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Agency

Journal of Northeast Texas Archaeology

DOI

https://doi.org/10.21112/.ita.2012.1.16

Abstract

The Wa'akas site (meaning Cow in the Caddo language) is located on a small toe slope (330ft. amsl) overlooking a small and unnamed tributary to Big Cypress Creek. The channel of Big Cypress Creek lies about 1 km to the north. The toe slope landform is normally inundated by the waters of Lake Bob Sandlin but became exposed during an episode of lowered water levels (about LO feet below the normal pool elevation of 337ft. amsl) at the lake due to drought conditions from late 2005 to early 2007. A large number of prehistoric artifacts were exposed on the landform over a ca. 2500 square meter area (0.6 acres), according to the site form, among them 490 sherds, several arrow points and dart points, as well as some pieces of lithic debris. The site was then inundated again, but a renewed drought in 20 II re-exposed the site. A moderately-sized collection of artifacts found at the site, primarily Caddo pottery sherds, at that time have been recently documented, and are reported on in this article.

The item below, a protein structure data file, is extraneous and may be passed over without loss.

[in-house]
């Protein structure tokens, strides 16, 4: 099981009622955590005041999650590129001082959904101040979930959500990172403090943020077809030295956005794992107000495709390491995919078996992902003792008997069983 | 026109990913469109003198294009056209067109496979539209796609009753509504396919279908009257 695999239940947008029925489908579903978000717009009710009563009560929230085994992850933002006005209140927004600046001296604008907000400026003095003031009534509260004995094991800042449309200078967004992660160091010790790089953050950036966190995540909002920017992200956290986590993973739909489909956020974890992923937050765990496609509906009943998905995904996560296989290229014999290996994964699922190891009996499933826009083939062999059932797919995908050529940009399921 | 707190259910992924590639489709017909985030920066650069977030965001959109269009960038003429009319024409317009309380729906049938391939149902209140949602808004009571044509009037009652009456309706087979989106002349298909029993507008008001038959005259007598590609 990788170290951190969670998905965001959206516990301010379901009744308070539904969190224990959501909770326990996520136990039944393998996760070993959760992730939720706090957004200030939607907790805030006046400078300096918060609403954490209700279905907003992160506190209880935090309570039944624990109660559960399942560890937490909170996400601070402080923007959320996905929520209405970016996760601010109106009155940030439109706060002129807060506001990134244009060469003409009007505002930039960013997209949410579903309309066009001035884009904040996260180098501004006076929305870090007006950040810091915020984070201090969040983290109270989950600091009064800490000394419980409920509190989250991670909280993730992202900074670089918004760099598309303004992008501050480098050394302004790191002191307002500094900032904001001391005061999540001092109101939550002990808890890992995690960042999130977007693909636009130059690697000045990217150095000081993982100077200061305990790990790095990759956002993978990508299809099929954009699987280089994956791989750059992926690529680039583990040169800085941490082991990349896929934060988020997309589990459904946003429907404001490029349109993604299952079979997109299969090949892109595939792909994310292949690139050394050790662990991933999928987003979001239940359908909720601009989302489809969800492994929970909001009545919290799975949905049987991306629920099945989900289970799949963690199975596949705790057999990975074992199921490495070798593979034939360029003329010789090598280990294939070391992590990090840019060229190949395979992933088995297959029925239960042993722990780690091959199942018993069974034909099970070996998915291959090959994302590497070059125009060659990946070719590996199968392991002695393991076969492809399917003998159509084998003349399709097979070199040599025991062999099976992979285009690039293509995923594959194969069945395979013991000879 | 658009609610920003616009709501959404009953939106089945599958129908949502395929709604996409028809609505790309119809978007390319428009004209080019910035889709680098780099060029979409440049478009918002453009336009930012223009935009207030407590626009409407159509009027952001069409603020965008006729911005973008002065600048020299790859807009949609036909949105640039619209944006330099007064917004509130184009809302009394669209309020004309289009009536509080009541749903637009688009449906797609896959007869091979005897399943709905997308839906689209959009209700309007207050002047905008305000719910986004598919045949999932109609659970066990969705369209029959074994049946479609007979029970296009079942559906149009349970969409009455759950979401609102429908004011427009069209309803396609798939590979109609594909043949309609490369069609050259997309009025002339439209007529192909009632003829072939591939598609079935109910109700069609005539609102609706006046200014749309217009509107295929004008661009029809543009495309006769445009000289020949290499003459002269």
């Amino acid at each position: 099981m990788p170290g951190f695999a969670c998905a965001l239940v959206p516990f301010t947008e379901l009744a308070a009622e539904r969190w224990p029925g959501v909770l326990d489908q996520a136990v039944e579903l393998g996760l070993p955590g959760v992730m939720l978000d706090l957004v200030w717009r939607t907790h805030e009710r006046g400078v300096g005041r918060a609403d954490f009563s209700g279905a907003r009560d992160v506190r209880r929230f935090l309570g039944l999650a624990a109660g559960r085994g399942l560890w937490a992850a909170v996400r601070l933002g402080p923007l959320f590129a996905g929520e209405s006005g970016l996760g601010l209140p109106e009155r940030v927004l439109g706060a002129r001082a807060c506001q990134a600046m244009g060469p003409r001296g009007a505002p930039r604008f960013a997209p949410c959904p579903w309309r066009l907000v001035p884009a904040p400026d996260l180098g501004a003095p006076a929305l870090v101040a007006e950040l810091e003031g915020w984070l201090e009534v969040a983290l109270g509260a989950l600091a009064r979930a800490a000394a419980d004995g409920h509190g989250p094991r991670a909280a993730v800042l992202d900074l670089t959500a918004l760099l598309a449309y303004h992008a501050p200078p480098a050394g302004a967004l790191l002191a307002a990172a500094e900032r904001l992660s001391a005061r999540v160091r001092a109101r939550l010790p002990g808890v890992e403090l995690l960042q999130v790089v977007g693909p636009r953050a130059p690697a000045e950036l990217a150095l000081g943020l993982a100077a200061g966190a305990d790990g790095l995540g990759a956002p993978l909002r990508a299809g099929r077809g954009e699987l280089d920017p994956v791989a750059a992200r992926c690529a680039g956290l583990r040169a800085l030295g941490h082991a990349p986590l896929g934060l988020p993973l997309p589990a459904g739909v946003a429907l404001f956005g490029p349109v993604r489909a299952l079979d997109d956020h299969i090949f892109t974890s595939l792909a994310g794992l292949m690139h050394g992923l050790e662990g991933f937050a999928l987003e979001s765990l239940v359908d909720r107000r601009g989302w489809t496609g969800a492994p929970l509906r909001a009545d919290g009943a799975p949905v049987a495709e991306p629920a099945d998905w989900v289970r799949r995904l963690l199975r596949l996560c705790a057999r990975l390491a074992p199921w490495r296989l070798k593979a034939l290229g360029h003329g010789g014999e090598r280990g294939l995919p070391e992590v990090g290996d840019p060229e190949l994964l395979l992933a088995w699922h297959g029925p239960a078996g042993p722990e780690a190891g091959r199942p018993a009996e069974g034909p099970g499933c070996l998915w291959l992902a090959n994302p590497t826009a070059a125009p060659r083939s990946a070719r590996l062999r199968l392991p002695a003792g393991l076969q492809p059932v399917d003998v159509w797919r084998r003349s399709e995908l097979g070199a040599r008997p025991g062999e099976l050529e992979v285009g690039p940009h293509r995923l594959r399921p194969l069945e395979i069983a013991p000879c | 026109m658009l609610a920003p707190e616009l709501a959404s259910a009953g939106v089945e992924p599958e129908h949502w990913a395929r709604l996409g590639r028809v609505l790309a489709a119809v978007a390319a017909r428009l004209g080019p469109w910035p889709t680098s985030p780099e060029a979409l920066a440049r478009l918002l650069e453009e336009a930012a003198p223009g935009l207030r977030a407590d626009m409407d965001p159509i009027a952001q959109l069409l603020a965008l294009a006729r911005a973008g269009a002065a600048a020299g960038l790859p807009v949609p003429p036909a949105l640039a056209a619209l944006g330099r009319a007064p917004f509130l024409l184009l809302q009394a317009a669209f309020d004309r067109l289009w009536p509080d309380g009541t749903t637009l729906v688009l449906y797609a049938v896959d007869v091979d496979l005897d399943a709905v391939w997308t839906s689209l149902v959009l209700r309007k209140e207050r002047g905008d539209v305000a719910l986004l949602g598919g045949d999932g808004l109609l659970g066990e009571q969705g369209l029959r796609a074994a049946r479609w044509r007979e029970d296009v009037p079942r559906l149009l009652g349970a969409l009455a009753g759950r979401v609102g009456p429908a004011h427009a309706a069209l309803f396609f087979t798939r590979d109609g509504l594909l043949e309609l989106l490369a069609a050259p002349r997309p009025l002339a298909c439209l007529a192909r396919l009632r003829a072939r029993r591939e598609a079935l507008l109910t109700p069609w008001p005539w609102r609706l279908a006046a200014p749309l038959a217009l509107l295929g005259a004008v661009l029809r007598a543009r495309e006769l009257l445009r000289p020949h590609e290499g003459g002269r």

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Creative Commons Attribution 4.0 License
This work is licensed under a Creative Commons Attribution 4.0 License.

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